veterinary practice owner greeting patient

Tips for Attracting New Clients to Your Veterinary Practice

As a veterinary practice owner, you understand the importance of attracting new customers to your business. Although providing great service is one way to build your clientele, this can only take you so far. If you are serious about attracting new clients to your veterinary practice, there are additional steps you must take. In this article, we provide tips on attracting new customers to your veterinary practice. 

#1: Know your audience: Before you target new potential patients through marketing, you must understand your current customer base. Reviewing your office records and taking note of demographic factors like the average age, gender, and location of your existing patients will allow you to design more effective marketing campaigns.  

#2: Train your employees: Your employees often provide your customers with their first impression of your practice. Therefore, you should train your staff in a manner that ensures they present a positive image of your practice to every customer who walk in the door. When your current customers have good experiences with your practice, this increases the likelihood that they will share this information with others, thereby attracting new clients. 

#3: Update your website: Every business needs a website. However, even if you have a website in place for your practice, you must ensure that it remains current. An outdated website creates a poor impression on potential customers and will likely cause them to look elsewhere for veterinary services. 

#4: Stay active on social media: Many people today have social media accounts. Therefore, your practice should have an active presence on the major social media platforms. Any time someone likes or shares a social media post, their entire social circle sees it, and this can increase your practice’s exposure. 

#5: Use email marketing: In addition to traditional forms of marketing, email marketing can be an effective way to attract new clients and to send promotional offers and general updates about your practice to your existing patients.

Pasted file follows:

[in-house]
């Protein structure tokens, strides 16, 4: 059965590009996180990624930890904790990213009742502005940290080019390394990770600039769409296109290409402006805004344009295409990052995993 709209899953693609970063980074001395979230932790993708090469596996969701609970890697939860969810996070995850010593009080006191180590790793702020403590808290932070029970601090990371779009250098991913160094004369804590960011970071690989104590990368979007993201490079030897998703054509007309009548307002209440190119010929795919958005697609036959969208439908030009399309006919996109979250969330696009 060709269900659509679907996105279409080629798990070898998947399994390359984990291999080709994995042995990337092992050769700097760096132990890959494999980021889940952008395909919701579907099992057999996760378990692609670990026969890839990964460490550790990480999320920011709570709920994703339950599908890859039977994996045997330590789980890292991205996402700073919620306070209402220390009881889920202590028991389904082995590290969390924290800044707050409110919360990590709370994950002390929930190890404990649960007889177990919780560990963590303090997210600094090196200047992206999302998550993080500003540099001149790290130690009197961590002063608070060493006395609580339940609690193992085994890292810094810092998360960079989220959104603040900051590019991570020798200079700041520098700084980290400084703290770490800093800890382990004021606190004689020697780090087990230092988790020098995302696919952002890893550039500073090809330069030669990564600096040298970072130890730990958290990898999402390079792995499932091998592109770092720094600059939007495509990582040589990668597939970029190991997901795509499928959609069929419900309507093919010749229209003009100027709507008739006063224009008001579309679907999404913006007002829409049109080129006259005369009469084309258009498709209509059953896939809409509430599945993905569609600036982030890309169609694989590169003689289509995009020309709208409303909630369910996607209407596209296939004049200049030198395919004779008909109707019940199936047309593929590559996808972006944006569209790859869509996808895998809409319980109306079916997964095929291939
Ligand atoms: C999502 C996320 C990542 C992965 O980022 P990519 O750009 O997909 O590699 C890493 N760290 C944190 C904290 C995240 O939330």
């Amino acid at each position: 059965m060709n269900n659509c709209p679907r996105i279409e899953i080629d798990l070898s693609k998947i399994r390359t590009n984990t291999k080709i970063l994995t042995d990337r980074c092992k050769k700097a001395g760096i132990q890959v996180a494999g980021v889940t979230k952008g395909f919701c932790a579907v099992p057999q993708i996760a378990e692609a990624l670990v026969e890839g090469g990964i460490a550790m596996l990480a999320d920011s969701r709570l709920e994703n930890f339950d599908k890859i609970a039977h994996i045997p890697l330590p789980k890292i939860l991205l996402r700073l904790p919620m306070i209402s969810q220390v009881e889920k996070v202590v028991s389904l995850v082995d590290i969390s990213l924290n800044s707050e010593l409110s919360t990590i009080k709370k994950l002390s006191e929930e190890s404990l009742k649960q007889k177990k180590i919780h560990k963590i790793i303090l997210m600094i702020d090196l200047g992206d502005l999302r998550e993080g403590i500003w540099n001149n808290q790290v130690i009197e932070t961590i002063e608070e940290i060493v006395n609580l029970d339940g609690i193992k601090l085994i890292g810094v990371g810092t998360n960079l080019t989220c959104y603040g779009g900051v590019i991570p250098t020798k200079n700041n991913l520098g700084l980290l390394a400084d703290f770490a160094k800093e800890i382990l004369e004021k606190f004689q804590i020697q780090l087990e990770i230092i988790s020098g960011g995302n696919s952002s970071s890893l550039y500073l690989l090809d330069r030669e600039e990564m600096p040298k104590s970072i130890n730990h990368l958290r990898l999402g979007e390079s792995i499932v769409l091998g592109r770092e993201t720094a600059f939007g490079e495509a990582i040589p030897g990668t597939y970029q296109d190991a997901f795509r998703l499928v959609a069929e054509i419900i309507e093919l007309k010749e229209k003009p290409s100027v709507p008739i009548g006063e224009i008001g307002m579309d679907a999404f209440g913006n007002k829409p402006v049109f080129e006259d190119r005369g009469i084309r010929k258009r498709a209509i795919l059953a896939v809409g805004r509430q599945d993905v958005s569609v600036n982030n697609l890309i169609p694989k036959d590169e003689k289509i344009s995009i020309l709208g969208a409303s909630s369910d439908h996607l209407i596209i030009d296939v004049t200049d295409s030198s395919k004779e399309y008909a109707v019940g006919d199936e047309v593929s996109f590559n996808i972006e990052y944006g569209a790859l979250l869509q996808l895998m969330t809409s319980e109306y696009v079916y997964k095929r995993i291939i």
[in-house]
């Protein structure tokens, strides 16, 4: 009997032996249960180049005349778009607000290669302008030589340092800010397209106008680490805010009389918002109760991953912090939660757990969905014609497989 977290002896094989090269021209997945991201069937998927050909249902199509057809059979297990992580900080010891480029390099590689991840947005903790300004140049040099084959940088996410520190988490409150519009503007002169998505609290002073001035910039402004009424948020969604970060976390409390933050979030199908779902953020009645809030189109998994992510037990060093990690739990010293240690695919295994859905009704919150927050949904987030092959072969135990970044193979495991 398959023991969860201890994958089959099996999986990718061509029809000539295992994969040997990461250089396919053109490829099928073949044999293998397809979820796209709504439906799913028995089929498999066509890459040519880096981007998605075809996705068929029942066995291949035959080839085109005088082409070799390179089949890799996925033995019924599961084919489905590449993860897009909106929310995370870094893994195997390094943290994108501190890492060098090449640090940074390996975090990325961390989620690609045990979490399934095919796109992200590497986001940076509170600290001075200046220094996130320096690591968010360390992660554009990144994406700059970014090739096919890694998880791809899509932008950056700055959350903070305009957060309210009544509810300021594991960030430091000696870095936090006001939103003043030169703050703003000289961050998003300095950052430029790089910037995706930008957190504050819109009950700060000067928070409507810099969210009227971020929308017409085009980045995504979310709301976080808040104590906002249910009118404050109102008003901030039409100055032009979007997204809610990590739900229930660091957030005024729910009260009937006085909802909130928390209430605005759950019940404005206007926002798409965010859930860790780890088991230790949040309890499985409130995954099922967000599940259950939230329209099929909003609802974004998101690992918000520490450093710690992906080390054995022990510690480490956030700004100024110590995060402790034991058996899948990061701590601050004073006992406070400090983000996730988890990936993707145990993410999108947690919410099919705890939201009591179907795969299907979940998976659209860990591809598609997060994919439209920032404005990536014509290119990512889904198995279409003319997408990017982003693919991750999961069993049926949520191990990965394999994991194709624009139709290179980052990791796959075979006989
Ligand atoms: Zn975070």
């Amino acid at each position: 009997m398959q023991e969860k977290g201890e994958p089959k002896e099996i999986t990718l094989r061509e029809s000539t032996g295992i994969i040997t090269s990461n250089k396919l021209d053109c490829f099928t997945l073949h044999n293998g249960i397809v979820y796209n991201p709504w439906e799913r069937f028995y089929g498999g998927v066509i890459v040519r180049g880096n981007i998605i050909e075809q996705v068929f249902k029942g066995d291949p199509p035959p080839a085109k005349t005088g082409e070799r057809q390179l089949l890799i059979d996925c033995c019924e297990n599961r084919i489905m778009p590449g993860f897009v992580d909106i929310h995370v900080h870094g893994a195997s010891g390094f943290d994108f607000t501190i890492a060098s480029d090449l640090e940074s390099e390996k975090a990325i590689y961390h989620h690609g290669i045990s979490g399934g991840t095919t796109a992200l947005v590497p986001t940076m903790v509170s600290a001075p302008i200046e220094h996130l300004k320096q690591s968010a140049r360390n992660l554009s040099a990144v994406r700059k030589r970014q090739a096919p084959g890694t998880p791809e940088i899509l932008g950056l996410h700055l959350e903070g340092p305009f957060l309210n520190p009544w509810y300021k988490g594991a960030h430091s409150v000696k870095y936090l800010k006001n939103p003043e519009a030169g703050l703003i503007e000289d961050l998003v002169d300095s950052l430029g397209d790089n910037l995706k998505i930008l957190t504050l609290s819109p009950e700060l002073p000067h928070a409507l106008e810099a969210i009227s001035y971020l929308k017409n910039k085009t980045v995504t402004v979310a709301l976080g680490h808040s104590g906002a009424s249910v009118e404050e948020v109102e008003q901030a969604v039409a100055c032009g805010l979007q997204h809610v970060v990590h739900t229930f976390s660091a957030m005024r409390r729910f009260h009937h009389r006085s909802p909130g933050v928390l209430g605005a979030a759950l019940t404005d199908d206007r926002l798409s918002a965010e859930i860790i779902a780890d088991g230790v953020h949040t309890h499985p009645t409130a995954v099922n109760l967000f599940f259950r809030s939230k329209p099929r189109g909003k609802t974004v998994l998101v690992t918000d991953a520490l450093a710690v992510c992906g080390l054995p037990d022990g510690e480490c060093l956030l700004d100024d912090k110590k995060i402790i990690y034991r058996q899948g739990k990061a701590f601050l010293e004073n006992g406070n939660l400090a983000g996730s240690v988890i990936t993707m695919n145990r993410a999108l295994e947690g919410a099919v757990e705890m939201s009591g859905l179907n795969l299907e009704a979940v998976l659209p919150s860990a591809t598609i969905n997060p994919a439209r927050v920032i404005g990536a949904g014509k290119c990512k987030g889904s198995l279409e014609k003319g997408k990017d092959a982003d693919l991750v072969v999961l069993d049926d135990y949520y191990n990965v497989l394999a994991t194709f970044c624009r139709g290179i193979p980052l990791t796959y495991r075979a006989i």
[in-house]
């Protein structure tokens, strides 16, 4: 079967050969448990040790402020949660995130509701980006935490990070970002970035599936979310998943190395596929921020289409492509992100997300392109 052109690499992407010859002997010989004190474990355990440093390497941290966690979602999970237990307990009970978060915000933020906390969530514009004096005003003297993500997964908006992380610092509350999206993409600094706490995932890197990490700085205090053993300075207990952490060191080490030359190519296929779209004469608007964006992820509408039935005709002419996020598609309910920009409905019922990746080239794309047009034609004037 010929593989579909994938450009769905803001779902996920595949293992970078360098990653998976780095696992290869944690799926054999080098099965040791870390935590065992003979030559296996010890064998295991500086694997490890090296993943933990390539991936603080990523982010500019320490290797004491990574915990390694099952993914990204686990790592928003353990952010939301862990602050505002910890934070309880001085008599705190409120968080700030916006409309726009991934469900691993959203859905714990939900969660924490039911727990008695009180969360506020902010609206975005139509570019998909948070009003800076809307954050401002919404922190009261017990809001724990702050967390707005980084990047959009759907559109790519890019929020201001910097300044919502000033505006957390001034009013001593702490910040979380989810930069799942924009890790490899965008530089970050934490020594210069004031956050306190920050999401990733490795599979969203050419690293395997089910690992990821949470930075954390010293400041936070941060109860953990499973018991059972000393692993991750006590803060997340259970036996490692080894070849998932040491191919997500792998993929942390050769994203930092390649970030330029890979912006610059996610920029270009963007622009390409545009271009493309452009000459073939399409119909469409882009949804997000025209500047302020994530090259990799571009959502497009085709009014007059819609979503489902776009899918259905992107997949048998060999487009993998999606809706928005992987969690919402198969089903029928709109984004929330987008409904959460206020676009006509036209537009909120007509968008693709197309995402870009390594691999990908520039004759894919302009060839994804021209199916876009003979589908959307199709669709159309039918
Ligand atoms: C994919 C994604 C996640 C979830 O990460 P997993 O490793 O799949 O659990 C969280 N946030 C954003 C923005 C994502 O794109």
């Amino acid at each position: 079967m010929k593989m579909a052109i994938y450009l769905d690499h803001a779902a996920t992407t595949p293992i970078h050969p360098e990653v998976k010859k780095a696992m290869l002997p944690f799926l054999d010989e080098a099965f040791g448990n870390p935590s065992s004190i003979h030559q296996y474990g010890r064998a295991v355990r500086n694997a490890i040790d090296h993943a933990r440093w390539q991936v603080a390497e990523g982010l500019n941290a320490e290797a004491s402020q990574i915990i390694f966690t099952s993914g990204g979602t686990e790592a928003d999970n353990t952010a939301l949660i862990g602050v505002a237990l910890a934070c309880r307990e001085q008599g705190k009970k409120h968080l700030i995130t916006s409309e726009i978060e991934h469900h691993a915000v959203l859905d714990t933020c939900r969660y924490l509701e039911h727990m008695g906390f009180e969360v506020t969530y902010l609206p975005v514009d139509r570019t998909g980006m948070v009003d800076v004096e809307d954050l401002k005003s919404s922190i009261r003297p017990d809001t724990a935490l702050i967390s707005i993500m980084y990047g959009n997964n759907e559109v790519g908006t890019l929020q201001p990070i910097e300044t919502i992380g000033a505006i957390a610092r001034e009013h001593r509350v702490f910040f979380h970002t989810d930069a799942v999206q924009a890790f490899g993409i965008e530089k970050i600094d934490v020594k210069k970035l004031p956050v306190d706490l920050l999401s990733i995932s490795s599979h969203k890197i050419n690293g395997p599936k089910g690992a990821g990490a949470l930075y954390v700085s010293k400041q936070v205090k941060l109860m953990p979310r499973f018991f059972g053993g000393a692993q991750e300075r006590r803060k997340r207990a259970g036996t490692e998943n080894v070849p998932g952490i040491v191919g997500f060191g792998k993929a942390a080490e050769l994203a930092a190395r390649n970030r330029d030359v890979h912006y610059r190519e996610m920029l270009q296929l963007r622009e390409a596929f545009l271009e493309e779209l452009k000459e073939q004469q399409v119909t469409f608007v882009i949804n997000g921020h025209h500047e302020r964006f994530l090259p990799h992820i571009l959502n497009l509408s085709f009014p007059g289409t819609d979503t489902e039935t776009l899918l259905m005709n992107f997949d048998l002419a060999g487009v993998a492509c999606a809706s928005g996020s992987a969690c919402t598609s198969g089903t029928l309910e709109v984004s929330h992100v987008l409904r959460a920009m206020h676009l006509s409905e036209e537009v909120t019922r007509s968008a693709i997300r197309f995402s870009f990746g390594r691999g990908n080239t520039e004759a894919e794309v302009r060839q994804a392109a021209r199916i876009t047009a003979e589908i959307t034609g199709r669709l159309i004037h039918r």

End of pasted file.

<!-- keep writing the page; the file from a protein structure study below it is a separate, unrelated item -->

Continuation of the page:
#6: Re-engage former clients: Finally, you should take steps to reconnect with former clients. You can identify these individuals by searching your system for clients who have not returned for an appointment in a long time. And even if a former customer seems reluctant to return to your practice, you may be able to convince him or her to do so by offering a promotion of some kind. 

Contact Our Experienced Veterinary Attorneys 

If you would like to attract more customers to your veterinary practice, you need an experienced veterinary attorney on your side. At Mahan Law, our experienced veterinary professionals understand how to succeed in the veterinary business. When you come to us for assistance, we will put our experience to work for you, doing everything possible to help you build your clientele. Please contact us today to schedule a free initial consultation.

Owner running veterinary practice

Why Owning a Veterinary Practice is a Great Idea

As a veterinarian, it’s likely that you’ve at least considered what it might be like to own a veterinary practice. This is understandable. After all, there are many benefits to veterinary practice ownership. In this article, we examine why owning a veterinary practice is a great idea. If you’d like to further explore the benefits of veterinary practice ownership, contact an experienced veterinary attorney today. 

Control 

As a veterinary practice owner, you get to choose your practice’s hours of operation, equipment, philosophy of practice, mission, and core values. In addition, as your own boss, you can set your own work schedule, benefits, and compensation. Ultimately, practice ownership provides you with the opportunity to shape your professional life and business.

In addition, a significant benefit of practice ownership is the ability to mold your practice to reflect your personal values. As a practice owner, you have the freedom to create your own vision and provide the leadership to turn your dreams into reality. In other words, practice ownership allows you to shape your business and build your professional legacy.

Financial Gain

Although you may not have become a veterinarian to make a lot of money, a good income can certainly help you achieve your personal and professional goals. Owning your own practice will allow you to earn significantly more over time than you would as an employee of another practice. As an owner, you receive compensation both for the work you perform as a veterinarian and for the profits of the business. In addition, you get to decide how much of the profit to reinvest in the business.

Finally, practice ownership means that you own an asset that increases in value over time. Like purchasing a house, when you build equity in a veterinary clinic, you own something of value that you can eventually sell. And when you eventually do decide to sell, the proceeds can help fund your retirement. 

The Bottom Line